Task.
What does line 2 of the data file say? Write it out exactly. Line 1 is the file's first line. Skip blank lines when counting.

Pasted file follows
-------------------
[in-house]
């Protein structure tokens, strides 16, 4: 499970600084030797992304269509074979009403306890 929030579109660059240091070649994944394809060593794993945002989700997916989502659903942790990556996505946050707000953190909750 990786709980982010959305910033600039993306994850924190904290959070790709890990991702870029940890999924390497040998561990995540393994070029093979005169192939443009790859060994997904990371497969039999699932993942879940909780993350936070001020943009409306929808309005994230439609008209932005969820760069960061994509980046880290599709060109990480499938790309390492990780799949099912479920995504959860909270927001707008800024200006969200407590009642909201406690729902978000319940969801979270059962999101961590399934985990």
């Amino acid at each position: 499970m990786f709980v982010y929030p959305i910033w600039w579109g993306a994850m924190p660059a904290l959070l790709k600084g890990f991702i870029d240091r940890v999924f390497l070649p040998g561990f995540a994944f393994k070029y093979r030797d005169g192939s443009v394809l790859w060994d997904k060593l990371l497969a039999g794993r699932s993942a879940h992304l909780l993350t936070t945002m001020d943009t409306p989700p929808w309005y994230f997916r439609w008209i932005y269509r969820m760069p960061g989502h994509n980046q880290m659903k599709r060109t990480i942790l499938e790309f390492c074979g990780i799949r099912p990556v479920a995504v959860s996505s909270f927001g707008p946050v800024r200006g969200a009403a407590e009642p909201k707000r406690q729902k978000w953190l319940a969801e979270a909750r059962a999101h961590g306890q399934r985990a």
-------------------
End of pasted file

């Protein structure tokens, strides 16, 4: 499970600084030797992304269509074979009403306890 929030579109660059240091070649994944394809060593794993945002989700997916989502659903942790990556996505946050707000953190909750 990786709980982010959305910033600039993306994850924190904290959070790709890990991702870029940890999924390497040998561990995540393994070029093979005169192939443009790859060994997904990371497969039999699932993942879940909780993350936070001020943009409306929808309005994230439609008209932005969820760069960061994509980046880290599709060109990480499938790309390492990780799949099912479920995504959860909270927001707008800024200006969200407590009642909201406690729902978000319940969801979270059962999101961590399934985990």